Ride, Handling & Performance
Interior Comfort & Practicality
Technology & Safety
Value & Ownership
Big things are happing at Lexus, the Japanese premium marque is on track for a record-setting year. 2018 is the first time in the brand’s local history it has broken through the 3000-mark in total sales before the end of April.
Lexus puts its recent success down to an elevated perception of the brand that has come on the back of new models such as the brilliant LC500 coupe and the flagship LS sedan.
It’s a fair statement to hang your hat on, the arrival of the LC500 gave Lexus a much-needed halo car, something to appeal to car lovers and lovers of beautiful things in general. With the arrival of so much fresh metal, Lexus has reached a new level of desirability across the automotive landscape.
Performance fans have also taken notice with the addition of some Japanese muscle in the form of the V8 powered RC F and GS F, but it’s SUVs that are now the brand’s bread and butter. 
Lexus tells us that as of the end of April, sales of their SUVs - the NX, RX and LX - have risen 18.8 per cent to 2,095 vehicles. Sales look set to continue growing with the new UX small SUV due to arrive locally in early 2019, Lexus will then be competing in all the booming SUV segments.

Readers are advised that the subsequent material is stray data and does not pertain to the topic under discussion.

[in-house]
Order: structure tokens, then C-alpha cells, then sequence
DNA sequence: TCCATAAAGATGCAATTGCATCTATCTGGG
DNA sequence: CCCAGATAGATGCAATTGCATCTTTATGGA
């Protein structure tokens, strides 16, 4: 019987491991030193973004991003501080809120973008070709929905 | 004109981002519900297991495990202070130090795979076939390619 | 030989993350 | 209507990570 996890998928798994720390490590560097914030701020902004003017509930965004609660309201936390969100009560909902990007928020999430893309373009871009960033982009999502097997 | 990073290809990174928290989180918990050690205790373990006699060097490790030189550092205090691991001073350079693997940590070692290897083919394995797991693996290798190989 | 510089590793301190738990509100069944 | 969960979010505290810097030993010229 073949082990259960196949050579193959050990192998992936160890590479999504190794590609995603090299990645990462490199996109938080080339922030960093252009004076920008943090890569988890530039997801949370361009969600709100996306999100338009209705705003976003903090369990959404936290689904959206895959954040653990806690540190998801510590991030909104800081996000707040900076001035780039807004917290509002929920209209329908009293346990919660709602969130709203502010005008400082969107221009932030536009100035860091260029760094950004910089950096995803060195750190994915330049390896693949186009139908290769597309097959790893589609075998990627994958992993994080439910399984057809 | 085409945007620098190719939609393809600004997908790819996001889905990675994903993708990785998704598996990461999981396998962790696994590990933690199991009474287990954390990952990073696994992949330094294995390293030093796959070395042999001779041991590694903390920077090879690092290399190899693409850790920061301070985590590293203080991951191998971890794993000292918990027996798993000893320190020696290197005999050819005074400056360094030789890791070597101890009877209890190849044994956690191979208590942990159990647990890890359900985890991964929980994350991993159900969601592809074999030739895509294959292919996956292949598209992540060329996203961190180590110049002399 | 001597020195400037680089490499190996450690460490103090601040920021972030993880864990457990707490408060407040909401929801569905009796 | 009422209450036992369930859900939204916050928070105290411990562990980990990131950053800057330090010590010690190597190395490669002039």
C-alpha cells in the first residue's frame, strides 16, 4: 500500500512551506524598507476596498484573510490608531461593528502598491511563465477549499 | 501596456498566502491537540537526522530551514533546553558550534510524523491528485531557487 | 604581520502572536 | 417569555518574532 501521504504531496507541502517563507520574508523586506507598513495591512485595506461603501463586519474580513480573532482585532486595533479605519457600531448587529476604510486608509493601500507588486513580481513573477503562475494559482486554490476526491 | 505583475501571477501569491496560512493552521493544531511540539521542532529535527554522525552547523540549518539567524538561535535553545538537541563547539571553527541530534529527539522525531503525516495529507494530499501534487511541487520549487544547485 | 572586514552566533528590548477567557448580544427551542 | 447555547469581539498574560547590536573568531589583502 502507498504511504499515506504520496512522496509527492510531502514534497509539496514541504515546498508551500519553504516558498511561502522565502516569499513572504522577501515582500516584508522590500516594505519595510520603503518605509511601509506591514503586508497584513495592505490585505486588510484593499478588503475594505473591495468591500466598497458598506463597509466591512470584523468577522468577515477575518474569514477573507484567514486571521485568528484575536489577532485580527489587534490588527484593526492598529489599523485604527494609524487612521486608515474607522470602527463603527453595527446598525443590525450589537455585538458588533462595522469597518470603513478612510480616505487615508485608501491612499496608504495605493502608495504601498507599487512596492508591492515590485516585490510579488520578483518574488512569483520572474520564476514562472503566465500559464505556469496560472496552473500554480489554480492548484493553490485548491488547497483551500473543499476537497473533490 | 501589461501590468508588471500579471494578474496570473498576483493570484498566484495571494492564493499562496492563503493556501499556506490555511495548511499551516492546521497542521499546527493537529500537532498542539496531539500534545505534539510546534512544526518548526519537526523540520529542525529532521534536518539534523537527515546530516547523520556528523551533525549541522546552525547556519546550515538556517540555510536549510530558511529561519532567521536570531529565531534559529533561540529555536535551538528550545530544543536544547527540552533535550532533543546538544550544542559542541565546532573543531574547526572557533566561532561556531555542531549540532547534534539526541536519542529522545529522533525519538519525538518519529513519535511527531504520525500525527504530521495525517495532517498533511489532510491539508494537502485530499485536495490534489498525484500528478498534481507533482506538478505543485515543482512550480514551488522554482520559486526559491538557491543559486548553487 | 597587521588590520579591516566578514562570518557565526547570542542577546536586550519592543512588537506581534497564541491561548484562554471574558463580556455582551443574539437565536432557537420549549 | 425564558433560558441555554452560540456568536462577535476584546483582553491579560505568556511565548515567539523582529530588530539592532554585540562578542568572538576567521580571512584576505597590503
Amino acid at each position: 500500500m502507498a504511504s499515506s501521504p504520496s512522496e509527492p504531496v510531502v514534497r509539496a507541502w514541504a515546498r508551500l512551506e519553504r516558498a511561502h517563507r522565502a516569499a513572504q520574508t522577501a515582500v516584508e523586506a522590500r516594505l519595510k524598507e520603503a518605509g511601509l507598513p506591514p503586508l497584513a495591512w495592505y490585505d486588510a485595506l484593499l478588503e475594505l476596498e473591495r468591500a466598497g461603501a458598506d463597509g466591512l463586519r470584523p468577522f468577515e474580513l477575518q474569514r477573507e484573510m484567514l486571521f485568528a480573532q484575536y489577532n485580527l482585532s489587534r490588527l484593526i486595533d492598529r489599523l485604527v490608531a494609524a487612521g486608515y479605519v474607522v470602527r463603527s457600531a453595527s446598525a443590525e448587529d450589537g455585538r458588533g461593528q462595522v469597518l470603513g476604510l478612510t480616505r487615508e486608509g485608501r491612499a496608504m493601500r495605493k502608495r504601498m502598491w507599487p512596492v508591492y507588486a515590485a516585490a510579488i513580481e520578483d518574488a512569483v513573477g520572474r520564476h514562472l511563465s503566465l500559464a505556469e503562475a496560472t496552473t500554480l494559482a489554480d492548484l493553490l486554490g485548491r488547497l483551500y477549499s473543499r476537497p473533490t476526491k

Which brings us to the 2018 Lexus LX570, the brand’s flagship SUV, a luxury off-roader that’s somewhat underappreciated. It sits in an interesting space between the Toyota LandCruiser 200, on which it is based, and the full-size Range Rover.
Not long after collecting the LX570 we were asked why would you buy this over the Toyota? It’s a perfectly legitimate question to ponder, the LX570 is priced at $143,160 plus on-roads which is nearly $22k more than the range-topping LandCruiser Sahara.
Just on the price, value is strong for a large premium SUV, the LX570 is fully-loaded, especially when it comes to safety. In a rarity for the premium segment, Lexus doesn’t charge extra for safety equipment.